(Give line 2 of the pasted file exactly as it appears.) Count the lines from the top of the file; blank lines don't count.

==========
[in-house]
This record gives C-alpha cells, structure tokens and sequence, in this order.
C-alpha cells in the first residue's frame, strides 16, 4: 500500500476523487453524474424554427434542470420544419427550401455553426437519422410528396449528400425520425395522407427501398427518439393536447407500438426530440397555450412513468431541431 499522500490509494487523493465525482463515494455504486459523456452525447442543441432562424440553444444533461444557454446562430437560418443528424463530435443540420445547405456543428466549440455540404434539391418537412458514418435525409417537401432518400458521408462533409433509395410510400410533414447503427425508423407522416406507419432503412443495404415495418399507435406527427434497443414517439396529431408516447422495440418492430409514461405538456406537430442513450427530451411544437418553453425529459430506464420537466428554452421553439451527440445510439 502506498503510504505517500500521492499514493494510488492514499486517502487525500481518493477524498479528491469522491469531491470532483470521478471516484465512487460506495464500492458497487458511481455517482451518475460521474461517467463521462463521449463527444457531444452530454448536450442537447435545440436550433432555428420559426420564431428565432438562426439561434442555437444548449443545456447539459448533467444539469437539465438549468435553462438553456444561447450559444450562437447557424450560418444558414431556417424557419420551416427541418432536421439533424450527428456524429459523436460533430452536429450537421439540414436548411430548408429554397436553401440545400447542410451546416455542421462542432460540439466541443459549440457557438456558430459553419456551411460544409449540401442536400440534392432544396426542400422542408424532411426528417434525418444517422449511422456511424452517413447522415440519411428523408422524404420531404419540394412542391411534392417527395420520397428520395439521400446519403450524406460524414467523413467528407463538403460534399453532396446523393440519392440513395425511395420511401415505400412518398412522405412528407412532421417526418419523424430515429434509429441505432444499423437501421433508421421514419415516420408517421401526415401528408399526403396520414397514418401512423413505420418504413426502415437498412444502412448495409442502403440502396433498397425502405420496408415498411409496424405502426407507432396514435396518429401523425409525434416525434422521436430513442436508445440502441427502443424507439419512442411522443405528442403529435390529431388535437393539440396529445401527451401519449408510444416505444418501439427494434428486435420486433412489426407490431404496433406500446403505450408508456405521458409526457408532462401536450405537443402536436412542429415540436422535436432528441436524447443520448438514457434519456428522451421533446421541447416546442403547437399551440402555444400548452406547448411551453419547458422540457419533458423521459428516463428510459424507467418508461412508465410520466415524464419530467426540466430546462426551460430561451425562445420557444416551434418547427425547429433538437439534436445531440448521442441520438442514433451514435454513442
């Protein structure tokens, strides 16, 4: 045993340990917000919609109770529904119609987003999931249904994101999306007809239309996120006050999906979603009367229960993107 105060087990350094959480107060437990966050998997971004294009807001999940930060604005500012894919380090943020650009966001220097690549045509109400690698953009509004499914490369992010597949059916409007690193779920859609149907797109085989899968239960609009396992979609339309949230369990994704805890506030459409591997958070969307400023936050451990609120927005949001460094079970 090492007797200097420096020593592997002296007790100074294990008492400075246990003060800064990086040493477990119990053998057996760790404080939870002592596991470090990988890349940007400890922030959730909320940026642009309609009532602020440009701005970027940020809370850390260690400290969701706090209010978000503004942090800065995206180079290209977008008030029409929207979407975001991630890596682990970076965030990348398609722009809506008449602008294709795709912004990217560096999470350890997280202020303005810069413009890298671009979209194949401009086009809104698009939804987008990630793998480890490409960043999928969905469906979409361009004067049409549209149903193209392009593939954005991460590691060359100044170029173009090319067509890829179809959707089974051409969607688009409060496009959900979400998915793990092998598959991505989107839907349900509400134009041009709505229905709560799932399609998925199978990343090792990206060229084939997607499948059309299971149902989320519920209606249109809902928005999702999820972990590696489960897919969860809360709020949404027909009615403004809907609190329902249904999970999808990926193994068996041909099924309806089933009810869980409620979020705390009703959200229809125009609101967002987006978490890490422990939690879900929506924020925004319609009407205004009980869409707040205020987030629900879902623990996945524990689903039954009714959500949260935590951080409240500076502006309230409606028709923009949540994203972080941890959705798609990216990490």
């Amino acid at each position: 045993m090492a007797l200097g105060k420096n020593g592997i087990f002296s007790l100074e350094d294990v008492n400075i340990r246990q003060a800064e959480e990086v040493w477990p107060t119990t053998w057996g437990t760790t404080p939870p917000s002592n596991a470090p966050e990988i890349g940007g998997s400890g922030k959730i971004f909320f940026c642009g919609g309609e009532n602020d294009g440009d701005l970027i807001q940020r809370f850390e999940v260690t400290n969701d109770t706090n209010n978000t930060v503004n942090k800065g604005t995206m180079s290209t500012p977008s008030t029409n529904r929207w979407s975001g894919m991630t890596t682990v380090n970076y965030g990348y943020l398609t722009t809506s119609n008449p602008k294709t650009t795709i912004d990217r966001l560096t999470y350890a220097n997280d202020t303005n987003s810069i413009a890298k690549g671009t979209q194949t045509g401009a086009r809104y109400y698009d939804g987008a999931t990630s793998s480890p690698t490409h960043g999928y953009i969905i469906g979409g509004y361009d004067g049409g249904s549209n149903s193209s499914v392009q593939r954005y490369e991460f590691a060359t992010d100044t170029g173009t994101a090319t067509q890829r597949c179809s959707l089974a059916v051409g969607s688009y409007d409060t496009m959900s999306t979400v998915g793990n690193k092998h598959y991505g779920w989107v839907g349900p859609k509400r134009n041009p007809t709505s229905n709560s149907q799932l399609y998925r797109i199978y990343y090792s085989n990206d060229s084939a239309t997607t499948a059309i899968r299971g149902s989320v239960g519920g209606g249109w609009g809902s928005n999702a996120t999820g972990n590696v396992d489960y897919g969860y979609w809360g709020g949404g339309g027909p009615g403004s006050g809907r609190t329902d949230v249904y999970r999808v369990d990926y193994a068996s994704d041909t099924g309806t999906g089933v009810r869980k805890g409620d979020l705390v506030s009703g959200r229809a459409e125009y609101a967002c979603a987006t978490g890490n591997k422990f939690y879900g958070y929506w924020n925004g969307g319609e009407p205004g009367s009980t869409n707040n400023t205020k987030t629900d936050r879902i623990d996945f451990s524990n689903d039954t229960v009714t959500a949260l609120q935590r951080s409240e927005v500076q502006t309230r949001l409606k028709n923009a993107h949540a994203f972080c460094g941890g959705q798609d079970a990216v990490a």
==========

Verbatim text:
This record gives C-alpha cells, structure tokens and sequence, in this order.